STAY HOME is the good message being spread around the globe. Staying home saves lives, and you should most definitely do that, but if you’re eligible and able to donate blood, GO TO THE BLOOD DONOR CLINIC to save even more lives.
The need for blood doesn’t go away when pandemics strike. People canceling their blood donation appointments because they fear contracting the virus, or have contracted the virus, is another serious threat to healthcare systems across the globe right now. If you can, please, just do it!!
I did today, and yes, that is my arm in the article’s header image. Bandage of honor, baby! That tattoo has some special meanings and whatnot too, but that’s another story for another post, kids. Life is a big endless learning process, let me tell you.
I’m going to use today’s Blapril article to hopefully address all your concerns about the blood donation process, and maybe convince you to get out there and become a shining soul that helps the world get through these dark days?
Leaving your residence for any reason these days always comes with the risk of being exposed to the little relentless packets of RNA known as novel coronavirus. That’s just how it is. Blood donation centers are doing absolutely everything they can to minimize chances of spreading the virus to their clients.
From what I saw at the Canadian Blood Services location I visited today, they are doing one heck of an awesome job:
- COVID-19 Shall Not Pass. I wasn’t even allowed into their office without getting pre-screened. I had to sit on an isolated chair in the hallway, answer questions delivered by a lady who stayed 2 meters away from me the whole time, and then was handed a bottle of water as the doors were opened for me.
- There Are Apps for Everything. My country’s donation system has a neat phone app where I was able to fill out the required questionnaire beforehand. I was also able to self-sign in at a kiosk that had tons of hand sanitizer near it.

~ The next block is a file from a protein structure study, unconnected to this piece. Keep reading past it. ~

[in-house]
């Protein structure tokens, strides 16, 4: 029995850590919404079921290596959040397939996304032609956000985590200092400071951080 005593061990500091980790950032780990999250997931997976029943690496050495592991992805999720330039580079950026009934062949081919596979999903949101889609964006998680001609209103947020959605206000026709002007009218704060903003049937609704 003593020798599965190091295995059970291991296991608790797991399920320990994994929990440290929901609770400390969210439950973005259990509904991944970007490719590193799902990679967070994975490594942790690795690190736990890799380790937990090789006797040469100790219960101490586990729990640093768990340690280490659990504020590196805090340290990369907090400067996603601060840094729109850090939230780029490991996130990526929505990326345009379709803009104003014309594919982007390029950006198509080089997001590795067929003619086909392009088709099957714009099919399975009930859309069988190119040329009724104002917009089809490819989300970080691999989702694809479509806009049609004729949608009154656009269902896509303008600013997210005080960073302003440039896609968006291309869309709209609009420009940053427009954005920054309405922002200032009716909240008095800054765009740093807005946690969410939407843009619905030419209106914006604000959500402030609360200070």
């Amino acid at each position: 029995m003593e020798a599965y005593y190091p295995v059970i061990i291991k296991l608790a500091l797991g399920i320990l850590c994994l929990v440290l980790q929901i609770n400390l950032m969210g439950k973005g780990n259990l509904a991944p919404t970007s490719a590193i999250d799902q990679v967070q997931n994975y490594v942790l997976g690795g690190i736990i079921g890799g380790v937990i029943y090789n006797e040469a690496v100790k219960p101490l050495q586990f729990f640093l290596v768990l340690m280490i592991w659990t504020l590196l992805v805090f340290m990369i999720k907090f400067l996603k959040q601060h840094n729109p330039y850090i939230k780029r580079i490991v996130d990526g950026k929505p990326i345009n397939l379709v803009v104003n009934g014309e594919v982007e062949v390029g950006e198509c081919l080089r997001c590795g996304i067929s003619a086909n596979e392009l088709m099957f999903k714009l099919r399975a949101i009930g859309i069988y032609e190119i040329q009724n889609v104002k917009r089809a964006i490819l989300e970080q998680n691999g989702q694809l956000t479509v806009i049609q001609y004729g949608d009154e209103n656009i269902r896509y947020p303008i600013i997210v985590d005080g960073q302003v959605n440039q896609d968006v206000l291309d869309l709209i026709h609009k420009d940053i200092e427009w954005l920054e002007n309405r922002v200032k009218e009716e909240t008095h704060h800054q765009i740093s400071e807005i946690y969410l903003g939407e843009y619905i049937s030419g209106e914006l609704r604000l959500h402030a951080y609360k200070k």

- Cleaning Kills Viruses. Blood donor clinics already have high levels of cleaning standards. The coronavirus hates being sanitized so the odds of picking up the little bugger there would be minimal on a normal carefree day (I miss those).
- Supervised Snack Time. My favourite part of the donation process, eating snacks and feeling good about myself after all the needles are gone, has changed drastically. The tables in the kitchen area were removed, there were only a few isolated chairs to sit on, and donors are no longer allowed to get their own snacks. I picked a seat, sat on it, was asked what kind of cookies and juice I wanted (Oreo and orange juice, in case you were wondering), and then a gloved staff member handed me the sweet stuff.
General Fear of Blood Donation
If you’ve never donated blood before, now is a super time to start! Having fresh blood in the system can help replace veteran donors who can’t make it under the current conditions.
Yes. Even if you meet all the eligibility requirements, I can fully appreciate the thought of having a needle jammed in your arm and your blood being drained is enough to chase you away.
Be brave, my friends. Lives depend on you.
As someone who has struggled with medical anxiety for most of her life, I totally get the fear of needles. My dad always loves to bring up how they had to chase young me around doctor’s offices to give her vaccinations. The idea of a needle piercing skin just makes your skin crawl. And that’s the key to overcoming that fear: stop thinking about it.
Distract your lovely stressed out brain with unrelated thoughts and meditation techniques. Think about the good you are doing. Imagine the lives your blood will be saving. Think of the glorious free cookies you get to eat after!
Blood donation is not a comfortable painless experience, I will not lie. But it’s not a blinding pain, either. It stings for a second when the needle enters your arm and you have to sit there very uncomfortably scared to move for about 10 minutes. Then it’s over and you get to eat cookies! Who doesn’t love cookies? And you would’ve earned those cookies for saving actual lives. That makes you a real life hero or shero!
Honestly, the most painful part is the hemoglobin test finger prick during the pre-examination. I keep banging it on stuff, and ow, the minor pain is barely noticeable. Do your research first, by all means, but the risks of blood donation are minimal and the benefits are numerous.
If you’re feeling powerless and hopeless as you watch the grim COVID-19 death totals and case counts explode, try to get out there and save some folks with the red stuff circulating in your veins. You can do it! I believe in you. Every bit of light puts a dent in the depressing darkness that’s swallowing the whole world lately.
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